Great gray owls nest in tree snags, which is a tree that is dead or dying, but still standing. Forest fires often create snags, but the Rim fire burned so hot through the owl’s habitat that it incinerated most trees. “We are not detecting great gray owls at as many sites as before the fire,” Stock said, noting that 20 percent of the bird’s nesting habitat in the park fell within the fire’s footprint. It’s not just the loss of habitat that has eroded the owl’s habitat. Its main prey, the meadow vole, does not burrow and therefore could not escape the fire as it raged through that portion of the park, she explained.
“With predictions of more frequent, hotter fires, it means that great gray owls might not be able to come back to these areas under the present climate scenario,” Stock said.
Not all the changing patterns in the park are negative — or, at least, they do not all pose and immediate threat.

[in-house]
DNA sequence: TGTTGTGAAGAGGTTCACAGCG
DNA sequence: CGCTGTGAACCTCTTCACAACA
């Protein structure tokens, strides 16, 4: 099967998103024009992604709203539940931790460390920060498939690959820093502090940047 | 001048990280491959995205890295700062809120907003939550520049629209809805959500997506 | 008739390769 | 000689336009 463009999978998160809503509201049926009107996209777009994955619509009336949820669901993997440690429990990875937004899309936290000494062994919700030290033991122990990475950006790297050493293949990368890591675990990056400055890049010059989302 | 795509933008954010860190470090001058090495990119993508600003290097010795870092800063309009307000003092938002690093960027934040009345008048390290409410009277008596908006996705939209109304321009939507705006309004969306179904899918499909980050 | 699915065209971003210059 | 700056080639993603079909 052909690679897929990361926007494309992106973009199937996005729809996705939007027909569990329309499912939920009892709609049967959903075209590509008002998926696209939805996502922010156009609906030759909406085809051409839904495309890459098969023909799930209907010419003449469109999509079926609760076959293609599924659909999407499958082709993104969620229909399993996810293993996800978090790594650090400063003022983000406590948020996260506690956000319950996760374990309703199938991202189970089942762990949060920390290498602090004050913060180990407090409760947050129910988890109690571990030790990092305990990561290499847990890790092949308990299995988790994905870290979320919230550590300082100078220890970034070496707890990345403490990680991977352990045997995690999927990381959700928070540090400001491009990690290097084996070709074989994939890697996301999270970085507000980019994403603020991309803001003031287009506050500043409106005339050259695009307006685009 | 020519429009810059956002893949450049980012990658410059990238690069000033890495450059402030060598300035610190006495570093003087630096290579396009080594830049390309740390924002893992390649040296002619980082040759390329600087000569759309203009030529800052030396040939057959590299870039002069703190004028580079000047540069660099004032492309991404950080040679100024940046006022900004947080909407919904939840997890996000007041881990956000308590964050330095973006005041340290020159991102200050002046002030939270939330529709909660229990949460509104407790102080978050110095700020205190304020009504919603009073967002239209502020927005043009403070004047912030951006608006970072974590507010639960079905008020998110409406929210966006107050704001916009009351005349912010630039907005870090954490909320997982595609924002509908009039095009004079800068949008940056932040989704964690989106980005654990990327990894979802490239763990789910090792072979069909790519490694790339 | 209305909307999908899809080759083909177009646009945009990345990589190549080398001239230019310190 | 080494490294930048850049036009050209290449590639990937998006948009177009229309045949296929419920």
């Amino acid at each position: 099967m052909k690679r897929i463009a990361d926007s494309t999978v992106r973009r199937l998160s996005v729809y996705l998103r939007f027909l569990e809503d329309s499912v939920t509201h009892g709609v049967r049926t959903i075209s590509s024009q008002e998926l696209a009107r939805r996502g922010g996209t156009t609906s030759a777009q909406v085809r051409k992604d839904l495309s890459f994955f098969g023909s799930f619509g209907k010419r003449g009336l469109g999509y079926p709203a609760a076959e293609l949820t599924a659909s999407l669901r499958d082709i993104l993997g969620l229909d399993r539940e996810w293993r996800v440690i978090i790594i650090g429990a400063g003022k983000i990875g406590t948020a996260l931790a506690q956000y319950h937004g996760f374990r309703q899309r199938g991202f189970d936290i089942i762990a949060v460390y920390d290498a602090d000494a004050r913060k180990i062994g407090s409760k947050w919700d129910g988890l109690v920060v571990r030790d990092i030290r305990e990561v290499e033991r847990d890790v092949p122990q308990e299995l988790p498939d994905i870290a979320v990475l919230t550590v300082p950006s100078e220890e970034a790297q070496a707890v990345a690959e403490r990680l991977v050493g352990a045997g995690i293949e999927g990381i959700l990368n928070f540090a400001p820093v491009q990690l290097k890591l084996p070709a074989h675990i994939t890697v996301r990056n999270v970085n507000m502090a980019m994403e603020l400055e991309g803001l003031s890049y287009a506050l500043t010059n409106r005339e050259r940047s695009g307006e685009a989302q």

In partnership with the Institute for Bird Populations, Yosemite rangers have been conducting songbird studies since 1990. They involve capturing birds with mist nets, a fine nylon web used to safely capture and collect birds, and placing small bands on their legs to identify and track their activity thereafter. “Each one of our stations is at a different elevation gradient, from 4,000 to 8,000 feet, so every 1,000 feet we have a station,” said Stock. “A couple years ago, our collaborator looked at the data in relation to snowpack and found a correlation. In years with diminished snowpack, we are seeing higher productivity, which suggests a positive trend.”